Fire in Assam to have catastrophic effect on ecozones: Experts

News this week
11 Jun 2020
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Migratory birds flock Maguri Beel, which is 500 m away from the incident site (Source: IWP Flickr photos)
Migratory birds flock Maguri Beel, which is 500 m away from the incident site (Source: IWP Flickr photos)

Fire breaks at an oil well in Assam damaging ecozones around the site

In a major incident that affected 7000 people in the state, a massive fire broke out at a leaking natural gas producing well of Oil India Ltd (OIL) in Assam's Tinsukia district. On May 27, the gas leakage started following an oil well blowout and after two weeks of hurried relocation plans and efforts to plug the leak, the well caught fire. As per the experts, the oil spill and fire have had a catastrophic effect on biodiversity zones around the site and restoration could take years. Just 500 m away from the site the Maguri-Motapung Beel, which hosts 80 fish species, and 300 bird species every year, is present and a little further on is the 340 sq km protected area of the Dibru Saikhowa National Park. (Business Insider, The Times of India)

India ranked 168 out of 180 countries in the 12th edition of the biennial EPI Index 2020

With a score of 27.6 out of 100, India secured 168 rank in the 12th edition of the biennial Environment Performance Index (EPI Index 2020) — that measured the environmental performance of 180 countries. The global index, which is released by Yale University on June 4, 2020, considered 32 indicators of environmental performance, giving a snapshot of the 10-year trends in environmental performance at the national and global levels. All South Asian countries, except Afghanistan, were ahead of India in the ranking, which implies that the country needs to re-double national sustainability efforts on all fronts and focus on a wide spectrum of sustainability issues, with a high-priority to critical issues such as air and water quality, biodiversity and climate change. (Down to Earth)

No tap water and toilets at home make India's fight against Covid difficult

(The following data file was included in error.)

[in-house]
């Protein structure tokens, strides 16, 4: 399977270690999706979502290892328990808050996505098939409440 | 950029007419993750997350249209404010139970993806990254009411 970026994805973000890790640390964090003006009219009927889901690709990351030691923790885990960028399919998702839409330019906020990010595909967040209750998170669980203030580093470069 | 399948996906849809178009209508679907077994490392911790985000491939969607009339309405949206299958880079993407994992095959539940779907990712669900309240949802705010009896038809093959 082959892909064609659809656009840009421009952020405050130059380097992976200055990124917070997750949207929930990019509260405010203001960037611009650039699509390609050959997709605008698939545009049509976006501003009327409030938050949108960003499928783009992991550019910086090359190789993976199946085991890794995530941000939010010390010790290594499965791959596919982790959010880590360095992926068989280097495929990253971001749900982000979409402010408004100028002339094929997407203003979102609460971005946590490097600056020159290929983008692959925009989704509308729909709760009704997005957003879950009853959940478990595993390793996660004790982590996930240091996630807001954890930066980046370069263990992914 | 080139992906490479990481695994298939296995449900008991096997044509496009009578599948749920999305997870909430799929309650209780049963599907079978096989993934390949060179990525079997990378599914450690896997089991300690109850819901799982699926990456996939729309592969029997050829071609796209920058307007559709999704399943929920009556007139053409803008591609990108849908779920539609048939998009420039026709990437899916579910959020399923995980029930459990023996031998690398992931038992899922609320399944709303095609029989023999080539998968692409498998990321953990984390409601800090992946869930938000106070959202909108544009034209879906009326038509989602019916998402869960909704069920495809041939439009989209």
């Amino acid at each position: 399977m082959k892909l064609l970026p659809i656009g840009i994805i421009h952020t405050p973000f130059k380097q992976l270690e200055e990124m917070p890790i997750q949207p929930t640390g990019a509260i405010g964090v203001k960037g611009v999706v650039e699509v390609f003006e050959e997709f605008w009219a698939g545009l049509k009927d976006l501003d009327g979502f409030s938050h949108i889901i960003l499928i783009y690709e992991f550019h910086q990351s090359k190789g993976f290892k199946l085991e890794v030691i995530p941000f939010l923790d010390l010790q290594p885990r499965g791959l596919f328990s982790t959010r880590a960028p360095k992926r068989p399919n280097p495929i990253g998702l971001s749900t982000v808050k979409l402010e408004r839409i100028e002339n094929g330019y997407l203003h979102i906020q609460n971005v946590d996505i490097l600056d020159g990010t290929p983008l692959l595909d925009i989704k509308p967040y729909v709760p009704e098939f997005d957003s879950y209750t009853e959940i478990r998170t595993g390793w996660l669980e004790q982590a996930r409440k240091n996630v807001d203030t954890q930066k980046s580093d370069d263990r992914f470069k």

According to an analysis by IndiaSpend, five of India’s most populous states--Uttar Pradesh, Maharashtra, Bihar, West Bengal and Madhya Pradesh--which account for 46 percent of all COVID-19 cases in the country, as on June 10, 2020, found that lack of exclusive access to drinking water, distance to the source of water, poor sanitation and handwashing habits are posing a challenge in the fight against the pandemic. Moreover, the demand of more water to fight the pandemic has raised the distress of women and girls who have to collect water from stand posts, where supply hours have been increased for ensuring social distancing. Along with this, in densely populated cities, community toilets and sanitation facilities pose a risk as it makes social distancing and hygiene difficult. (IndiaSpend)

Lockdown helps raise groundwater levels in Andhra Pradesh

The groundwater table in all the districts in the state has shown a rise in June as compared to the levels in the corresponding time of the previous year. The increase has been attributed to the temporary closure of commercial establishments and industries due to Covid-19 lockdown which has eased the burden on groundwater in Andhra Pradesh. According to the data from Andhra Pradesh Water Resources Information and Management System (APWRIMS), the groundwater table in the nine districts of coastal Andhra Pradesh region have shown an average increase of 2.96 meters below the ground level, while an average increase of 6.25 meters was observed in the four districts of Rayalaseema. (The Times of India)

Lonar lake in Maharashtra turns pink overnight, experts attribute it to salinity and algal bloom

The colour of water in Lonar lake in Buldhana district, Maharashtra, has turned to pink. The lake which was formed after a meteorite hit the Earth some 50,000 years ago is a popular tourist hub and also attracts scientists from all over the world. According to experts, that the water level in the lake is currently low as compared to the past few years and no fresh rains poured in, therefore, the low level of water in the lake may have led to increased salinity and change in the behaviour of algae because of atmospheric changes which caused the colour of water in the lake to change. (NDTV)

This is a roundup of important news published between June 5 - 11, 2020. Also read policy matters this week.

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